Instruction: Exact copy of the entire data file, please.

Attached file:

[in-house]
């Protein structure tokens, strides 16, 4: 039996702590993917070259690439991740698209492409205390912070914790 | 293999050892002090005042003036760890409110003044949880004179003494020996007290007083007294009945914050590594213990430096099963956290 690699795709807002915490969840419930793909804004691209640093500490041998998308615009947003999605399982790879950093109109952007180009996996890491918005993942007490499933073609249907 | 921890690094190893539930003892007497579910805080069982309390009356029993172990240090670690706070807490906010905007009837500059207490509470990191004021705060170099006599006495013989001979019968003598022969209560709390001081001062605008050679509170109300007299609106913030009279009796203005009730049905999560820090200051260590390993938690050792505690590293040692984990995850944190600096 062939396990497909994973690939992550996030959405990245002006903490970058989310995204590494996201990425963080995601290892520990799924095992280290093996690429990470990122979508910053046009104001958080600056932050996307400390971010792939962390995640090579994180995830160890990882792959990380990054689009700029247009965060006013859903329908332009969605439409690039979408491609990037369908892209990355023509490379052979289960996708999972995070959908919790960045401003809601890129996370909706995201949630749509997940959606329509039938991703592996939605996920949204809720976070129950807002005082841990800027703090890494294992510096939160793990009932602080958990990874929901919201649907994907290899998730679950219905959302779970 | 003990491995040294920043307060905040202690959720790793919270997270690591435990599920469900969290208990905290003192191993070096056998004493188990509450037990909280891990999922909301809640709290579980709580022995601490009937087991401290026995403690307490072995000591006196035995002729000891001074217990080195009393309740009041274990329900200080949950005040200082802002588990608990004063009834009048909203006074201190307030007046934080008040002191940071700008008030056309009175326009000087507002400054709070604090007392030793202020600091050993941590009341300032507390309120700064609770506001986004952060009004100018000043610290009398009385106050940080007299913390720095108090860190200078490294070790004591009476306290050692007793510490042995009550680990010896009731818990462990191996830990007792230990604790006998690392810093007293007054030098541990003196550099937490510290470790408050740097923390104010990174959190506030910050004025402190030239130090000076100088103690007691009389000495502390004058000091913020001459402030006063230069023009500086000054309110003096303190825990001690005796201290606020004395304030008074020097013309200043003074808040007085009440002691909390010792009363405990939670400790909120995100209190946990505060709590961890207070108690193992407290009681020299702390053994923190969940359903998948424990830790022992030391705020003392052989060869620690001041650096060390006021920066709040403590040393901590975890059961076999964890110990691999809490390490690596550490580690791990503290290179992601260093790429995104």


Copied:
[in-house]
């Protein structure tokens, strides 16, 4: 039996702590993917070259690439991740698209492409205390912070914790 | 293999050892002090005042003036760890409110003044949880004179003494020996007290007083007294009945914050590594213990430096099963956290 690699795709807002915490969840419930793909804004691209640093500490041998998308615009947003999605399982790879950093109109952007180009996996890491918005993942007490499933073609249907 | 921890690094190893539930003892007497579910805080069982309390009356029993172990240090670690706070807490906010905007009837500059207490509470990191004021705060170099006599006495013989001979019968003598022969209560709390001081001062605008050679509170109300007299609106913030009279009796203005009730049905999560820090200051260590390993938690050792505690590293040692984990995850944190600096 062939396990497909994973690939992550996030959405990245002006903490970058989310995204590494996201990425963080995601290892520990799924095992280290093996690429990470990122979508910053046009104001958080600056932050996307400390971010792939962390995640090579994180995830160890990882792959990380990054689009700029247009965060006013859903329908332009969605439409690039979408491609990037369908892209990355023509490379052979289960996708999972995070959908919790960045401003809601890129996370909706995201949630749509997940959606329509039938991703592996939605996920949204809720976070129950807002005082841990800027703090890494294992510096939160793990009932602080958990990874929901919201649907994907290899998730679950219905959302779970 | 003990491995040294920043307060905040202690959720790793919270997270690591435990599920469900969290208990905290003192191993070096056998004493188990509450037990909280891990999922909301809640709290579980709580022995601490009937087991401290026995403690307490072995000591006196035995002729000891001074217990080195009393309740009041274990329900200080949950005040200082802002588990608990004063009834009048909203006074201190307030007046934080008040002191940071700008008030056309009175326009000087507002400054709070604090007392030793202020600091050993941590009341300032507390309120700064609770506001986004952060009004100018000043610290009398009385106050940080007299913390720095108090860190200078490294070790004591009476306290050692007793510490042995009550680990010896009731818990462990191996830990007792230990604790006998690392810093007293007054030098541990003196550099937490510290470790408050740097923390104010990174959190506030910050004025402190030239130090000076100088103690007691009389000495502390004058000091913020001459402030006063230069023009500086000054309110003096303190825990001690005796201290606020004395304030008074020097013309200043003074808040007085009440002691909390010792009363405990939670400790909120995100209190946990505060709590961890207070108690193992407290009681020299702390053994923190969940359903998948424990830790022992030391705020003392052989060869620690001041650096060390006021920066709040403590040393901590975890059961076999964890110990691999809490390490690596550490580690791990503290290179992601260093790429995104």